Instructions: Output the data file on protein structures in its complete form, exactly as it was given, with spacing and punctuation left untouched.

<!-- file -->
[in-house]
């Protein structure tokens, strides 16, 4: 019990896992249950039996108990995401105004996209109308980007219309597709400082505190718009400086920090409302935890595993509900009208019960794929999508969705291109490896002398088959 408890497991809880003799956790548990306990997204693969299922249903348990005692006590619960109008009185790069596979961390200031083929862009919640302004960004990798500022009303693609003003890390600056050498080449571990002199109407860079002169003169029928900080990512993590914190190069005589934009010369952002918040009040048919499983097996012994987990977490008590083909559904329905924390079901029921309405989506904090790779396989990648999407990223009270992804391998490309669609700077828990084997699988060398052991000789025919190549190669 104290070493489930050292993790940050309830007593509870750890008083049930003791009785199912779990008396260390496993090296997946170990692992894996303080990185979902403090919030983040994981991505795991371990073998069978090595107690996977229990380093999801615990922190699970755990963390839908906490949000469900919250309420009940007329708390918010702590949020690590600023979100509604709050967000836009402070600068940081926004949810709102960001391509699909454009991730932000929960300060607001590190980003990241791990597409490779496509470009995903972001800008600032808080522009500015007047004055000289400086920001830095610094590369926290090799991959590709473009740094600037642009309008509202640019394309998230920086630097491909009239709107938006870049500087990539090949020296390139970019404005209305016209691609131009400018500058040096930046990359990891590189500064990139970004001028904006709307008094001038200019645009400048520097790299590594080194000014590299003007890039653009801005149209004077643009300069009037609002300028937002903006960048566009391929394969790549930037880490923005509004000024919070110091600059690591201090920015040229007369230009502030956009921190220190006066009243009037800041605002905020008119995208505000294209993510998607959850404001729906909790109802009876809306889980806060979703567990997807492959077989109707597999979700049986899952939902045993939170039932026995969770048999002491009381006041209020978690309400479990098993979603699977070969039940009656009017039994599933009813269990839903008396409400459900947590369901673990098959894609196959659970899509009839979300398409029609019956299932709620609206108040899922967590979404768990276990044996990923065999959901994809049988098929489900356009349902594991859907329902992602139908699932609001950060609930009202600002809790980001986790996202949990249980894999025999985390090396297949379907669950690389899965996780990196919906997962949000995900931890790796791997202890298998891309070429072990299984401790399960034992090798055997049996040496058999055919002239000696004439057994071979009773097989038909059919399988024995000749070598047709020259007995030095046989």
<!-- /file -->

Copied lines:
[in-house]
């Protein structure tokens, strides 16, 4: 019990896992249950039996108990995401105004996209109308980007219309597709400082505190718009400086920090409302935890595993509900009208019960794929999508969705291109490896002398088959 408890497991809880003799956790548990306990997204693969299922249903348990005692006590619960109008009185790069596979961390200031083929862009919640302004960004990798500022009303693609003003890390600056050498080449571990002199109407860079002169003169029928900080990512993590914190190069005589934009010369952002918040009040048919499983097996012994987990977490008590083909559904329905924390079901029921309405989506904090790779396989990648999407990223009270992804391998490309669609700077828990084997699988060398052991000789025919190549190669 104290070493489930050292993790940050309830007593509870750890008083049930003791009785199912779990008396260390496993090296997946170990692992894996303080990185979902403090919030983040994981991505795991371990073998069978090595107690996977229990380093999801615990922190699970755990963390839908906490949000469900919250309420009940007329708390918010702590949020690590600023979100509604709050967000836009402070600068940081926004949810709102960001391509699909454009991730932000929960300060607001590190980003990241791990597409490779496509470009995903972001800008600032808080522009500015007047004055000289400086920001830095610094590369926290090799991959590709473009740094600037642009309008509202640019394309998230920086630097491909009239709107938006870049500087990539090949020296390139970019404005209305016209691609131009400018500058040096930046990359990891590189500064990139970004001028904006709307008094001038200019645009400048520097790299590594080194000014590299003007890039653009801005149209004077643009300069009037609002300028937002903006960048566009391929394969790549930037880490923005509004000024919070110091600059690591201090920015040229007369230009502030956009921190220190006066009243009037800041605002905020008119995208505000294209993510998607959850404001729906909790109802009876809306889980806060979703567990997807492959077989109707597999979700049986899952939902045993939170039932026995969770048999002491009381006041209020978690309400479990098993979603699977070969039940009656009017039994599933009813269990839903008396409400459900947590369901673990098959894609196959659970899509009839979300398409029609019956299932709620609206108040899922967590979404768990276990044996990923065999959901994809049988098929489900356009349902594991859907329902992602139908699932609001950060609930009202600002809790980001986790996202949990249980894999025999985390090396297949379907669950690389899965996780990196919906997962949000995900931890790796791997202890298998891309070429072990299984401790399960034992090798055997049996040496058999055919002239000696004439057994071979009773097989038909059919399988024995000749070598047709020259007995030095046989």